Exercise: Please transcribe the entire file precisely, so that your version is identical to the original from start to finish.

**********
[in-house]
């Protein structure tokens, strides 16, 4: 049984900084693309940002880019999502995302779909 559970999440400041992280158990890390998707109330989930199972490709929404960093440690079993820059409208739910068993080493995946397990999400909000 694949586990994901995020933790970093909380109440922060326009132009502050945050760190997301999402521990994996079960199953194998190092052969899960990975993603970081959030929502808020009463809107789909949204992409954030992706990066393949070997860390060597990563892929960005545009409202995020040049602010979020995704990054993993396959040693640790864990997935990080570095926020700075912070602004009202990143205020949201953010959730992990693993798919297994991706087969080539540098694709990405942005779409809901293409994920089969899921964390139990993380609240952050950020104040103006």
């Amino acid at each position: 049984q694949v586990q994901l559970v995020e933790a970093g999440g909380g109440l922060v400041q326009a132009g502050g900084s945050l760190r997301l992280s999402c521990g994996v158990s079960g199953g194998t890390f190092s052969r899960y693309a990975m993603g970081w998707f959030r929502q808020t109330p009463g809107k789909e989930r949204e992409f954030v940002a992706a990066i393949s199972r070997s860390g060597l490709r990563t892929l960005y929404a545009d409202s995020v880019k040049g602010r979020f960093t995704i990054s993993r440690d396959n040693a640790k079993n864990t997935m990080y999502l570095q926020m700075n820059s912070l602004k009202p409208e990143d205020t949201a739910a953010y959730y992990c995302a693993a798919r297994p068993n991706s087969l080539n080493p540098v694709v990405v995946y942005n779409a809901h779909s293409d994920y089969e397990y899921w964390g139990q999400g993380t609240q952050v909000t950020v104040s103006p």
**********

[in-house]
């Protein structure tokens, strides 16, 4: 049984900084693309940002880019999502995302779909 559970999440400041992280158990890390998707109330989930199972490709929404960093440690079993820059409208739910068993080493995946397990999400909000 694949586990994901995020933790970093909380109440922060326009132009502050945050760190997301999402521990994996079960199953194998190092052969899960990975993603970081959030929502808020009463809107789909949204992409954030992706990066393949070997860390060597990563892929960005545009409202995020040049602010979020995704990054993993396959040693640790864990997935990080570095926020700075912070602004009202990143205020949201953010959730992990693993798919297994991706087969080539540098694709990405942005779409809901293409994920089969899921964390139990993380609240952050950020104040103006």
């Amino acid at each position: 049984q694949v586990q994901l559970v995020e933790a970093g999440g909380g109440l922060v400041q326009a132009g502050g900084s945050l760190r997301l992280s999402c521990g994996v158990s079960g199953g194998t890390f190092s052969r899960y693309a990975m993603g970081w998707f959030r929502q808020t109330p009463g809107k789909e989930r949204e992409f954030v940002a992706a990066i393949s199972r070997s860390g060597l490709r990563t892929l960005y929404a545009d409202s995020v880019k040049g602010r979020f960093t995704i990054s993993r440690d396959n040693a640790k079993n864990t997935m990080y999502l570095q926020m700075n820059s912070l602004k009202p409208e990143d205020t949201a739910a953010y959730y992990c995302a693993a798919r297994p068993n991706s087969l080539n080493p540098v694709v990405v995946y942005n779409a809901h779909s293409d994920y089969e397990y899921w964390g139990q999400g993380t609240q952050v909000t950020v104040s103006p």